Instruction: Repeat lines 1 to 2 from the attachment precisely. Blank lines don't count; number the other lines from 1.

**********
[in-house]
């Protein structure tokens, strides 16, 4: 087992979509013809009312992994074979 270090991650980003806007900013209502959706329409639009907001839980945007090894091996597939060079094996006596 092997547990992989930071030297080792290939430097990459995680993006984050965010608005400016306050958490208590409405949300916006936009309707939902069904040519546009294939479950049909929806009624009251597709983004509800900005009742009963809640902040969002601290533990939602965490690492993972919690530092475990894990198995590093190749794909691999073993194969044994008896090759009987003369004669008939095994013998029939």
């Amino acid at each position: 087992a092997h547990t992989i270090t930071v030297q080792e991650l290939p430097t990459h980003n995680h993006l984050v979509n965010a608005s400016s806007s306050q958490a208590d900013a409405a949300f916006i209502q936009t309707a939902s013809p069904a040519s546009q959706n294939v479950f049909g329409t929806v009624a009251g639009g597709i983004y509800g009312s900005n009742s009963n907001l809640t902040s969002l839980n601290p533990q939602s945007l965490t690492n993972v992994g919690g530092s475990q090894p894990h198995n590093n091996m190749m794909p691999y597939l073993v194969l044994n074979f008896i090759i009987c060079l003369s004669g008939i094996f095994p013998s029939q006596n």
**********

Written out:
[in-house]
């Protein structure tokens, strides 16, 4: 087992979509013809009312992994074979 270090991650980003806007900013209502959706329409639009907001839980945007090894091996597939060079094996006596 092997547990992989930071030297080792290939430097990459995680993006984050965010608005400016306050958490208590409405949300916006936009309707939902069904040519546009294939479950049909929806009624009251597709983004509800900005009742009963809640902040969002601290533990939602965490690492993972919690530092475990894990198995590093190749794909691999073993194969044994008896090759009987003369004669008939095994013998029939």